A Staple in My Diet
For almost 12 years, I ate half of a PB & J sandwich every day, 5 days a week. I was in charge of packing my own lunch from 1st-12th grade, and PB & J was my culinary specialty. Peanut butter was a favorite of mine, and my mother encouraged it as a protein source since I was picking out every minuscule bit of meat she added to family meals. (One too many rubbery bits in my chicken nuggets caused me to be a vegetarian during childhood.)
Growing up, I remember having the oil-on-top, sawdust-tasting, have-to-vigorously-stir-it-with-a-spoon-without-spilling-oil type of peanut butter in the fridge. This was for Dad. Nobody else touched it. The kids’ peanut butter in our house was creamy, sweet, lick-your-lips-good, and always embellished with some cartoonish picture to make us love it even more.
The problem with the tasty peanut butter from my childhood is that it (not so astonishingly) has some nasty added ingredients. When I look at the back of a peanut butter jar these days, I see the likes of sugar, hydrogenated oils, and other things that should never come near my PB & J. Even Natural Jif has to be called a “spread” because it only contains 90% peanuts. Imposter, I say!
Now the Peter Pan peanut butter label even has to boast, “NO high fructose corn syrup!” Why? Am I suppose to expect this ingredient to make an appearance in my peanut butter? Sad.
I eventually had to get real about peanut butter. And “real” does not include sugar, cartoonish pictures, or hydrogenated oils.
Peanut butter is still a part of my diet, and now I make my own delicious, creamy variety at home. I keep it simple… after all, it’s just peanut butter.
Peanut Butter Made Simple
All you need for a great peanut butter is peanuts. I know… it seems too simple, but that’s how it should be. Depending on your tastes, you can also add a little oil, a pinch of sea salt, or a bit of raw honey if you like yours sweetened.
Choosing Your Peanuts
Rule 1: Be particular about your peanuts. I recently looked at a container of peanuts innocently resting in our cupboard, thinking I would just find “peanuts and salt” under the ingredients. Instead, to my horror, the list of ingredients included things like monosodium glutamate (MSG!), sugar, maltodextrin, corn syrup solids, hydrolyzed soy protein, and other ingredients I was not prepared to see. (Just another example of how reading labels is a complete eye-opener!) The unopened peanuts were returned to the store on my next shopping trip… and I may or may not have gone on a short rant in front of the grocery store clerk when asked my “reason for returning.” (She was not amused by my peanut dissertation.)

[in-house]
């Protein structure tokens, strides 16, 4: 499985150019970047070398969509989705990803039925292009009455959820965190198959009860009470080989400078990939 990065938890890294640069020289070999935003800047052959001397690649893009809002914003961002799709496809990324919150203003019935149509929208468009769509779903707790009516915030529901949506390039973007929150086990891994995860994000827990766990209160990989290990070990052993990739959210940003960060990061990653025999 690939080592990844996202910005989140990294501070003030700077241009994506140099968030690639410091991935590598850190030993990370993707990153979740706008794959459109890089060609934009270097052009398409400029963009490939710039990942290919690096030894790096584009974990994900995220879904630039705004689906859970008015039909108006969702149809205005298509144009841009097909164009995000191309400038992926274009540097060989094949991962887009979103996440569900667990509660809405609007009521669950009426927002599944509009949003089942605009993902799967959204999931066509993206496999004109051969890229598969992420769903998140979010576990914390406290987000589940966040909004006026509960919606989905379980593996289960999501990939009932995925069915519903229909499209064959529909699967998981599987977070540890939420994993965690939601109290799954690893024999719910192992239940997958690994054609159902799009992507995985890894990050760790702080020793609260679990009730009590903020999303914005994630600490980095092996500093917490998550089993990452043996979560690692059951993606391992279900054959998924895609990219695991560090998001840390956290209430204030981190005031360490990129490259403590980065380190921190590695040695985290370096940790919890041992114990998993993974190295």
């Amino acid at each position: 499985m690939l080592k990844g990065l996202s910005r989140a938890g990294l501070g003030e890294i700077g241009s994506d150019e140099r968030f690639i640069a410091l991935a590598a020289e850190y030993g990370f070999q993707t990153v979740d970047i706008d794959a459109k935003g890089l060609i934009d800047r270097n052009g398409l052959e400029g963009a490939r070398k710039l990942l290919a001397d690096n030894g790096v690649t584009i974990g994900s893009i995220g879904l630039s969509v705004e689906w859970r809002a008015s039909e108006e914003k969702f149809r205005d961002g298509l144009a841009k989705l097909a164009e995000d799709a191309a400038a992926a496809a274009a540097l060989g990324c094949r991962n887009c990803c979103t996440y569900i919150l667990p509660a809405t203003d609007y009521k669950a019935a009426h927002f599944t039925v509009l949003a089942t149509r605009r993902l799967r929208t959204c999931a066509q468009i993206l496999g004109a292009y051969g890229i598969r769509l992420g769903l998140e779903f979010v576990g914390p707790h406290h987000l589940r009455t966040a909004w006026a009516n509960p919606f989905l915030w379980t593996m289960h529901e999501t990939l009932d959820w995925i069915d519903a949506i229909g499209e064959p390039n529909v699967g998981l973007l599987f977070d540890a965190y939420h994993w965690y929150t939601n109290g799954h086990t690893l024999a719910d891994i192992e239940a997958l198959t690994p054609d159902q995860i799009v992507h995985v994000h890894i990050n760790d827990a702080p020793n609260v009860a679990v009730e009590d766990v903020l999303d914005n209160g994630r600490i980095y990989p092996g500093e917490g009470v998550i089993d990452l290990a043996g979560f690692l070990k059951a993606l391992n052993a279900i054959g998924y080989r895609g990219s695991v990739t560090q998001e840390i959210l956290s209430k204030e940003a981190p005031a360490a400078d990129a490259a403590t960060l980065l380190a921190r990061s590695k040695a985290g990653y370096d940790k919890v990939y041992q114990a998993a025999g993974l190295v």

Rule 2: Choose any type of peanut you are comfortable using. You may prefer organic, dry roasted, salted, unsalted, or the cheapest kind available. But again, I’m passing along the lesson I learned… CHECK THE INGREDIENTS. A container of dry roasted peanuts (or other variety) may have additives you are trying to avoid in your peanut butter. Purchasing bulk peanuts is usually cheaper, but check the ingredients on the bin to be sure you’re getting what you want.
How to make your own
To make your own peanut butter you will need:
- a high-speed blender (I use my VitaMix) or a food processor
- container for storing peanut butter
- 3 cups (24 oz.) peanuts (find organic, non-GMO nuts here)
- any additional items you may desire (honey, seeds, sea salt, oil, etc.)
*If using raw peanuts, it is necessary to add about 2 teaspoons of oil per cup of peanuts.
1. Dump peanuts and any other ingredients you are using into blender or food processor. Secure the lid.
2. Turn on machine and blend on highest setting until peanut butter begins to move freely through the blades.
VitaMix users: Push peanuts into blade using the plunger while blending. Stop processing when peanut butter begins flowing freely through blades and the high pitched motor sound changes to a lower pitched sound. In my VitaMix, I am careful not to process for more than 1 minute after butter begins flowing freely or the machine could overheat.
For food processors or blenders that do not have a plunger: You may need to stop the machine once or twice during blending to scrape down the sides. Continue blending until desired consistency is reached.
3. Stop machine, scoop peanut butter out of your machine with spatula and refrigerate in an airtight container. Yields about 2 cups. Refrigerated peanut butter will last several months.
- If you’re feeling ambitious, go ahead and roast your own peanuts to be made into peanut butter!
- Be sure to use peanuts that are as fresh as possible, or you might end up with an “old” peanut taste in your peanut butter.
- If you prefer crunchy peanut butter you will want to stop blending before it is moving freely through the blades of your machine.
- The color of the peanut butter will be different depending on the type of peanut used. (I say this so you don’t think there is something wrong with your peanut butter when it doesn’t look exactly like store-bought.)
So instead of processed, mass produced, commercial peanut butters, experiment with this simple recipe and let us know what you think!